The government’s decision to end the requirement of a special identity card from non-resident Pakistanis could bar expatriates from voting in their home country’s next general election, warn officials.
Overseas Pakistanis were granted the right to vote for the first time last year, thanks to a court ruling. In August, the Election Commission of Pakistan (ECP) was directed by the country’s top court to set up an online voting system, as a pilot project, which will permit non-resident Pakistanis to cast their ballots in the by-elections. In October, over 6,000 Pakistanis voted in 34 constituencies through the Internet.
The court had ruled on a petition filed by Imran Khan, chairman of the Pakistan Tehreek-e-Insaf (PTI), who was elected prime minister in July. Khan and his political party had been demanding rights for the roughly seven million Pakistanis living outside the country, who were not eligible to vote.
Soon after the court verdict, Khan tweeted: “Good news for our national asset, the Overseas Pakistanis – PTI’s struggle for their voting rights’ implementation has been won.”
Khan is known to enjoy considerable popularity amongst the expat communities. This month, Prime Minister Imran Khan addressed a record gathering of Pakistani-Americans in Washington DC.
For the October exercise, only those non-resident Pakistanis were allowed to vote who had a valid machine-readable passport and National Identity Card for Overseas Pakistanis (NICOP), a document issued to those living abroad by the state’s National Database and Registration Authority (NADRA).
But in November, the government ended the requirement for overseas Pakistanis to obtain the special card, on the recommendation of the Ministry of Overseas Pakistanis and Human Resource Development. The decision was taken to facilitate emigrant workers who travel to other countries seeking employment, and reduce the number of documents required from them.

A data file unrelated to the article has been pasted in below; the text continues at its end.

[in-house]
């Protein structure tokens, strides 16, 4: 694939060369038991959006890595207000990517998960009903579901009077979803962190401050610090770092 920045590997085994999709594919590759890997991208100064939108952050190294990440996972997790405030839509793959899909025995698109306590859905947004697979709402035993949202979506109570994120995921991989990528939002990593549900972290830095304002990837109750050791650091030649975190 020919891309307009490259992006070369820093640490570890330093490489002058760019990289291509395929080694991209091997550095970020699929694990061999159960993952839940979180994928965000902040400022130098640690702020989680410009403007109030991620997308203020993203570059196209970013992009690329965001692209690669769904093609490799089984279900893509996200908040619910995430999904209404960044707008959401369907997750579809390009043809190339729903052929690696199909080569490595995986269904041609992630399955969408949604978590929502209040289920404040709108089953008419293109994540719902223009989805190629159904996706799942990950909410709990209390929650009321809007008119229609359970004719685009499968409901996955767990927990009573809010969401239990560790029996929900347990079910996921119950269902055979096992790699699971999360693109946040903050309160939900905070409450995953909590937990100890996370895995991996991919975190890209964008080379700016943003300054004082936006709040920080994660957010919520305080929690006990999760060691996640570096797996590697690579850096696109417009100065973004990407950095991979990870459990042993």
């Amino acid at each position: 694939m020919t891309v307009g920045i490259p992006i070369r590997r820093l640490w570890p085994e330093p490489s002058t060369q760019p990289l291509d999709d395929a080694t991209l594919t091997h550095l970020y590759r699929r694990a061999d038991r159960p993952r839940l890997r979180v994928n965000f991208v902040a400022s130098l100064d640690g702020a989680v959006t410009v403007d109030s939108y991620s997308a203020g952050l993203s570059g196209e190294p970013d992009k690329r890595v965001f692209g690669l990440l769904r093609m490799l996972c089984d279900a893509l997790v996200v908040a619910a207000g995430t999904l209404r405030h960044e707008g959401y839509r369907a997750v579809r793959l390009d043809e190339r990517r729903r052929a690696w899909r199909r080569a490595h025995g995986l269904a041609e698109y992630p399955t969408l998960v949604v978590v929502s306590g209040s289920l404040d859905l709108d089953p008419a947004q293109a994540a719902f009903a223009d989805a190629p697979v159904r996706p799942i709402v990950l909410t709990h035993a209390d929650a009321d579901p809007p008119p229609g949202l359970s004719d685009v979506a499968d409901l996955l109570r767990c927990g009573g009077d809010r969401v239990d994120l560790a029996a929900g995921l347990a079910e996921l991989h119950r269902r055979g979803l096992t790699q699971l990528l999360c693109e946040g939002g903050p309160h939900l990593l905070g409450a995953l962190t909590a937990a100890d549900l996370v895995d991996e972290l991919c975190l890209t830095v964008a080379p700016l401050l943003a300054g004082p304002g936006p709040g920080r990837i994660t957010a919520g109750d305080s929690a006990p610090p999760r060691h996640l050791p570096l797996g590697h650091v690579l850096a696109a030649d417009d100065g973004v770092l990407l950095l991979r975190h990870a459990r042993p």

“I don’t think anyone has thought about what will happen now,” says Altaf Ahmed, the spokesperson of the ECP, “How will the voters vote online?”
Syed Zulfiqar Bukhari, the special assistant to the prime minister for overseas Pakistanis and Human Resource Development, who is believed to behind this initiative did not respond to Geo.tv’s requests for comment. However, Pervaiz Ahmed Junejo, the secretary at the ministry, explained that the NICOP requirement had not been ended across the board. “There is some misconception about this,” he tells Geo.tv, “We have only finished the NICOP requirement for emigrant workers. We can do no have the power right now to end it entirely.”
Migrant workers make up a considerable chunk of the overseas population of Pakistan. In fact, Pakistan is one of the largest labor-sending countries in the region, according to the International Labour Organisation. The majority of the workers are either semi-skilled or poor laborers who travel to the Gulf countries in search of work. For them, paying between Rs2,500 to Rs10,000 to obtain a NICOP was an unnecessary burden and a hassle says the secretary.
While this may ease travel for Pakistani emigrant workers, it would make voting from abroad difficult. A large number of the votes polled during the October election were from the UAE and Saudi Arabia, according to an internal report of the ECP.
“[NICOP] was the only solution we came up with when the court-ordered us,” says Altaf Ahmed, “I don’t even know what else can be done or what new system can be put in place. To be honest, I didn’t know NICOP had been abolished until right now.” A report compiled by the ECP about e-voting is now with the parliament. “The national assembly will have to decide the way forward and on what can be done to facilitate voters abroad,” Ahmed adds. For more latest news Pakistan, visit 9newshd.tv